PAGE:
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16.410: Eric Feron / MIT, Spring 2001 Introduction to the Simplex Method to solve Linear Programs Eric Feron Spring 2001

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16.410: Eric Feron / MIT, Spring 2001 Algorithms The simplex algorithm: before all, an algorithm The way an algorithm works: –Initialization step –Iteration step –Optimality test (stopping rule) –Exit No? Yes?

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16.410: Eric Feron / MIT, Spring 2001 Assumption, basic results for simplex If there is exactly one optimal solution, it is corner point feasible If there are multiple optimal solutions, then at least two must be adjacent; That is, connected by an edge of the constraint polytope There are only a finite number of feasible corner-point solutions If a corner-point solution has no adjacent corner-point solution that is better, then it is optimal

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16.410: Eric Feron / MIT, Spring 2001 Essence of the simplex method Step 1: Start at a corner-point feasible solution (Initialization) Step 2: Move to a better adjacent feasible solution Step 3: Optimality test. The corner-point solution is optimal when no better adjacent corner-point solution can be found. A really simple algorithm, if we have good book keeping procedures.

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16.410: Eric Feron / MIT, Spring 2001 Setting up the simplex method 1 2 3 4 5 (2,6) x2x2 x1x1 Maximize Z=3x1 + 5x2 Subject to: x1 <= 4 x2 <= 6 3x1 + 2x2 <= 18 x1 >= 0 x2 >= 0 First step: Add SLACK variables Slack variables are a way to locate the current point with respect to all the constraints Let x=(x1, x2) Distance from x to x2=0 is x1 Distance from x to x1=0 is x2 Distance from x to x1=4 is 4-x1=x3 Distance from x to x2=6 is 6-x2=x4 x3x3 x4x4 x5x5 Distance from x to 3x1+2x2=18 is proportional to 18-3x1-2x2=x5

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16.410: Eric Feron / MIT, Spring 2001 Salck variables (ct'd) So we can characterize the position of any point x in the decision space by its distance to all the constraints x1, x2, x3, x4, and x5 That's a new, generalized coordinate system (obviously highly redundant) Any corner point is the intersection of two constraints: For example the origin 1 is the intersection of x1>= 0 and x2>=0 In general, corner points are defined by two of the generalized coordinates vanishing to zero

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16.410: Eric Feron / MIT, Spring 2001 Slack variables (ct'd) 1 2 3 4 5 (2,6) x2x2 x1x1 x3x3 x4x4 x5x5

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16.410: Eric Feron / MIT, Spring 2001 Basic, nonbasic variables At the origin zero, these distances are zero: x1=0 x2=0 And the other distances are nonzero: x3 = 4 x4 = 6 x5=18 Consider now the point (2,6) (numbered 3). At that point: x4=0 x5=0 x1=2 x2=6 x3=2 These are called nonbasic variables These are called basic variables These are the active constraints, nonbasic variables These are the nonactive constraints, basic variables

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16.410: Eric Feron / MIT, Spring 2001 1 2 3 4 5 (2,6) Simplex method, illustrated Rewriting the original optimization problem with x1,x2,x3,x4,x5 Maximize: Z=3x1+5x2 Subject to: x1+x3=4 x2+x4=6 3x1+2x2+x5=18 (2,6)-centric coordinates: Express x1, x2, x3, Z as functions of (x4, x5) From (0, 6)-centric coordinates, we get x1=6/3+2/3x4-x5/3 x2=6-x4 x3=4-x1=4-6-2/3x4+x5/3 and Z=30+3x1-5x4 =30+6+2x4-x5-5x4 =36-3x4-x5 Cost at (2,6) is 36 There is no way to improve => So we're done. x5 x4 (0,6)-centric coordinates Z=30+3x1-5x4 (Z at (0,6) is 30) (a) x1+x3=4 (b) x4+x2=6 (c) 3x1-2x4+x5=6 We can obtain an improvement of Z by moving x1 up. How far up? (a) says 4, (b) says nothing, (c) says 2=>so x1 moves to 2 => so x4 becomes the new nonbasic variable. (2,6) is the new corner-point feasible solution. x1 x4 Look at the cost function. Which decision variable has best marginal gain. x2, of course. (However that's only a heuristic. Picking x1 would work too.) Choice of x1 or x2 (ct'd) How far can we move x2? That depends on the constraints! In our case the constraint x2=6 is hit first (that's easy to see). Thus the new corner point is x1=0 x4=0 x1 x2 x2x2 x1x1 A problem formulation that's well adapted to start from (0,0): Can find out cost & x3, x4, x5 as a function of x1, x2 easily: "(0,0)- centric coordinates" x1=0 and x2=0 are the current active constraints. Let's try to move away from one of these constraints: –Either make x1>0 –Or make x2>0 –Which one do we pick? Same problem Z=3x1+5(6-x4) x1+x3=4 x4+x2=6 3x1+2(6-x4)+x5=18 Same problem Z=30+3x1-5x4 x1+x3=4 x4+x2=6 3x1-2x4+x5=6 x2,x3,x5 found easily as functions of x1, x4 New, (0,6)-centric coordinates (x1,x4) make new "natural coordinate axes" x4 x1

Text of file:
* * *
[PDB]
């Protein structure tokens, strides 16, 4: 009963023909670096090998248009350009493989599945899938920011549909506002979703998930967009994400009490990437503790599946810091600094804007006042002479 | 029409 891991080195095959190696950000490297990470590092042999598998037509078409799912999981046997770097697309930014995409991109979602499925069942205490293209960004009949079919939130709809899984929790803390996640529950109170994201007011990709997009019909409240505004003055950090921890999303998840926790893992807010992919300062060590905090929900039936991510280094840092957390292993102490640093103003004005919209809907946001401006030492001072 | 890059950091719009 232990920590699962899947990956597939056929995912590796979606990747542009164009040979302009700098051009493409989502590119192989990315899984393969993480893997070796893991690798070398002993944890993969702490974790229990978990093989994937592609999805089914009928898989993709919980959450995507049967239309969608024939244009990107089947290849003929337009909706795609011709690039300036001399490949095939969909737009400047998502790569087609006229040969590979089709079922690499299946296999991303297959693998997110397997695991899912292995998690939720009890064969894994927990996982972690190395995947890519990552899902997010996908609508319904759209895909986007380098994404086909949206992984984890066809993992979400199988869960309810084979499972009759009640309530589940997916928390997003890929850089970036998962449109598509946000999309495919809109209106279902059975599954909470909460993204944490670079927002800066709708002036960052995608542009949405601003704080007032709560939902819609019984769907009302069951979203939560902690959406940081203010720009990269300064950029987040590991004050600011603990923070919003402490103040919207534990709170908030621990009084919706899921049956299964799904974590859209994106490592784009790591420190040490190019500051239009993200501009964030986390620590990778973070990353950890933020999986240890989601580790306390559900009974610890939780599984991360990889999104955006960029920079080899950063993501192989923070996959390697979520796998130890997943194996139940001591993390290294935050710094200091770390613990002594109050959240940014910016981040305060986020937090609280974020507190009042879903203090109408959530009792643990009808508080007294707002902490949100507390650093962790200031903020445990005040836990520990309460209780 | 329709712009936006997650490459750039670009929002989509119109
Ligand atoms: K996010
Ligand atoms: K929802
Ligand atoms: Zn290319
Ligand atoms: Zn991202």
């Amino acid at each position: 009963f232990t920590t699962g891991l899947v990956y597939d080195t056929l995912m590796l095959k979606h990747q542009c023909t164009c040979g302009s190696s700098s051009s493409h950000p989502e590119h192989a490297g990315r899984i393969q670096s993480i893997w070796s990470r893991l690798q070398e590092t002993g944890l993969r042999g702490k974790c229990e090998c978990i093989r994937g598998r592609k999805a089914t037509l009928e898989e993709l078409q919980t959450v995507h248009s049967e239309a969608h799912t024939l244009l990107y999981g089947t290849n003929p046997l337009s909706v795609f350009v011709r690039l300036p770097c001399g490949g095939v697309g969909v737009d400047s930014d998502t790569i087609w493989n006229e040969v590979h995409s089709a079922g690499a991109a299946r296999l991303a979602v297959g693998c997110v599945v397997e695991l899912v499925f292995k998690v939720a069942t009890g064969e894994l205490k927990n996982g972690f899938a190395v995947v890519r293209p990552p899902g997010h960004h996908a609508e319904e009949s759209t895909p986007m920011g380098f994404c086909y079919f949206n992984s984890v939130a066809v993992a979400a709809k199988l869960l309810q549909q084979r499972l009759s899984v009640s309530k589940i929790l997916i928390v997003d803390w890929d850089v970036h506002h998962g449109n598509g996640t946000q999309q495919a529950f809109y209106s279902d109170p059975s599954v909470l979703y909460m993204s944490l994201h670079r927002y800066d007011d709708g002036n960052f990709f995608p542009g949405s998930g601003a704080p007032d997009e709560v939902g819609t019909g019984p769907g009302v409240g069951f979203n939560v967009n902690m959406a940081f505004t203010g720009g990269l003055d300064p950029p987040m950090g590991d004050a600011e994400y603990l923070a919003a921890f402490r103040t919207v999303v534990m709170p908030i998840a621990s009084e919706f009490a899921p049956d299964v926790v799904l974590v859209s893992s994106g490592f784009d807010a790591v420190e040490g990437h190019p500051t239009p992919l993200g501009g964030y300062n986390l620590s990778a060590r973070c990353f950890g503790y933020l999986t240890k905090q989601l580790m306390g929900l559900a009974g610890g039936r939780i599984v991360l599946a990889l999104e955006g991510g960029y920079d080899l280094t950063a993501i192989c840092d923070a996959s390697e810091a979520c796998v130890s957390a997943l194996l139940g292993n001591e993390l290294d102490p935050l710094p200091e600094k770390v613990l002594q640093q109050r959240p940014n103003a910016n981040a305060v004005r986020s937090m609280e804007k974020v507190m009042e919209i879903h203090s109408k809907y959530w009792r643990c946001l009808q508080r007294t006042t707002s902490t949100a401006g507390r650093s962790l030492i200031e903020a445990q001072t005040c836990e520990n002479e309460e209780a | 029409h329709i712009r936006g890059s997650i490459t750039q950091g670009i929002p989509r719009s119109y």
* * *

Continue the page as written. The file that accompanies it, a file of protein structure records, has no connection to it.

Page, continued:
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16.410: Eric Feron / MIT, Spring 2001 Your example Maximize Z=4x1+3x2+6x3 Subject to 3x1+x2+3x3<=30 2x1+2x2+3x3<=40 x1>=0, x2>=0, x3>=0

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The simplex algorithm The simplex algorithm is the classical method for solving linear programs. Its running time is not polynomial in the worst case.

The simplex algorithm The simplex algorithm is the classical method for solving linear programs. Its running time is not polynomial in the worst case.

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